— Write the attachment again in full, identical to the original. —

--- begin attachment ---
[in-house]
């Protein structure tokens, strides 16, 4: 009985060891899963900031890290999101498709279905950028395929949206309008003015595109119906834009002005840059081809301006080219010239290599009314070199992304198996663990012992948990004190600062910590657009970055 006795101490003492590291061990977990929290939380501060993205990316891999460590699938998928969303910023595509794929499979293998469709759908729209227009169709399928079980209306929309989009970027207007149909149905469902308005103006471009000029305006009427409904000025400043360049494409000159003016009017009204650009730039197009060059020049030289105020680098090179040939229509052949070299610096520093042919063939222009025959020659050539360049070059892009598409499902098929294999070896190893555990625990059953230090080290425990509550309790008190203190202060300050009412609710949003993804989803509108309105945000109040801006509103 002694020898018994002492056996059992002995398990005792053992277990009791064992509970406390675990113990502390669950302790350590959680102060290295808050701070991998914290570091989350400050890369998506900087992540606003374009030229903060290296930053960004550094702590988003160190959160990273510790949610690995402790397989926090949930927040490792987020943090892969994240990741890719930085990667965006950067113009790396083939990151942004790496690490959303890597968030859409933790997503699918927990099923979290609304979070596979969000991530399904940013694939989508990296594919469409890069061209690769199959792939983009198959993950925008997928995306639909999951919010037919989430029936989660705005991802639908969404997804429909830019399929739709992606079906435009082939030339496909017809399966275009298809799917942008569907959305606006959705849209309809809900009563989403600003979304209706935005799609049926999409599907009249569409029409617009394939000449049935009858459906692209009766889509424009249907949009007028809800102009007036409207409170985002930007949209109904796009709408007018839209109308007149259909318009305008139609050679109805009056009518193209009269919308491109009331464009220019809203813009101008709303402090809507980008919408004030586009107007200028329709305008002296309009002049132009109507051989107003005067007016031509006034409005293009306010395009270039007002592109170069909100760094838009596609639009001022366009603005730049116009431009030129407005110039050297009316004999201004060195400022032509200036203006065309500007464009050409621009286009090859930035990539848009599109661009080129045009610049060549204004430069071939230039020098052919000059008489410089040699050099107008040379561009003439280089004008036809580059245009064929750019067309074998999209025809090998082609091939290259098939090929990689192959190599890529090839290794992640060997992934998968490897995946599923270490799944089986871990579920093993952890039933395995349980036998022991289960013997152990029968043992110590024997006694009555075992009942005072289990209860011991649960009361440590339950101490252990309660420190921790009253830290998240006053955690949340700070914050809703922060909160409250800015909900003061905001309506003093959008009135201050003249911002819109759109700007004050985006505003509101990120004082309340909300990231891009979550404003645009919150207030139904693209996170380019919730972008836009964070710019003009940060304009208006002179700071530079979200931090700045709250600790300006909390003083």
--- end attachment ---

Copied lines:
[in-house]
């Protein structure tokens, strides 16, 4: 009985060891899963900031890290999101498709279905950028395929949206309008003015595109119906834009002005840059081809301006080219010239290599009314070199992304198996663990012992948990004190600062910590657009970055 006795101490003492590291061990977990929290939380501060993205990316891999460590699938998928969303910023595509794929499979293998469709759908729209227009169709399928079980209306929309989009970027207007149909149905469902308005103006471009000029305006009427409904000025400043360049494409000159003016009017009204650009730039197009060059020049030289105020680098090179040939229509052949070299610096520093042919063939222009025959020659050539360049070059892009598409499902098929294999070896190893555990625990059953230090080290425990509550309790008190203190202060300050009412609710949003993804989803509108309105945000109040801006509103 002694020898018994002492056996059992002995398990005792053992277990009791064992509970406390675990113990502390669950302790350590959680102060290295808050701070991998914290570091989350400050890369998506900087992540606003374009030229903060290296930053960004550094702590988003160190959160990273510790949610690995402790397989926090949930927040490792987020943090892969994240990741890719930085990667965006950067113009790396083939990151942004790496690490959303890597968030859409933790997503699918927990099923979290609304979070596979969000991530399904940013694939989508990296594919469409890069061209690769199959792939983009198959993950925008997928995306639909999951919010037919989430029936989660705005991802639908969404997804429909830019399929739709992606079906435009082939030339496909017809399966275009298809799917942008569907959305606006959705849209309809809900009563989403600003979304209706935005799609049926999409599907009249569409029409617009394939000449049935009858459906692209009766889509424009249907949009007028809800102009007036409207409170985002930007949209109904796009709408007018839209109308007149259909318009305008139609050679109805009056009518193209009269919308491109009331464009220019809203813009101008709303402090809507980008919408004030586009107007200028329709305008002296309009002049132009109507051989107003005067007016031509006034409005293009306010395009270039007002592109170069909100760094838009596609639009001022366009603005730049116009431009030129407005110039050297009316004999201004060195400022032509200036203006065309500007464009050409621009286009090859930035990539848009599109661009080129045009610049060549204004430069071939230039020098052919000059008489410089040699050099107008040379561009003439280089004008036809580059245009064929750019067309074998999209025809090998082609091939290259098939090929990689192959190599890529090839290794992640060997992934998968490897995946599923270490799944089986871990579920093993952890039933395995349980036998022991289960013997152990029968043992110590024997006694009555075992009942005072289990209860011991649960009361440590339950101490252990309660420190921790009253830290998240006053955690949340700070914050809703922060909160409250800015909900003061905001309506003093959008009135201050003249911002819109759109700007004050985006505003509101990120004082309340909300990231891009979550404003645009919150207030139904693209996170380019919730972008836009964070710019003009940060304009208006002179700071530079979200931090700045709250600790300006909390003083």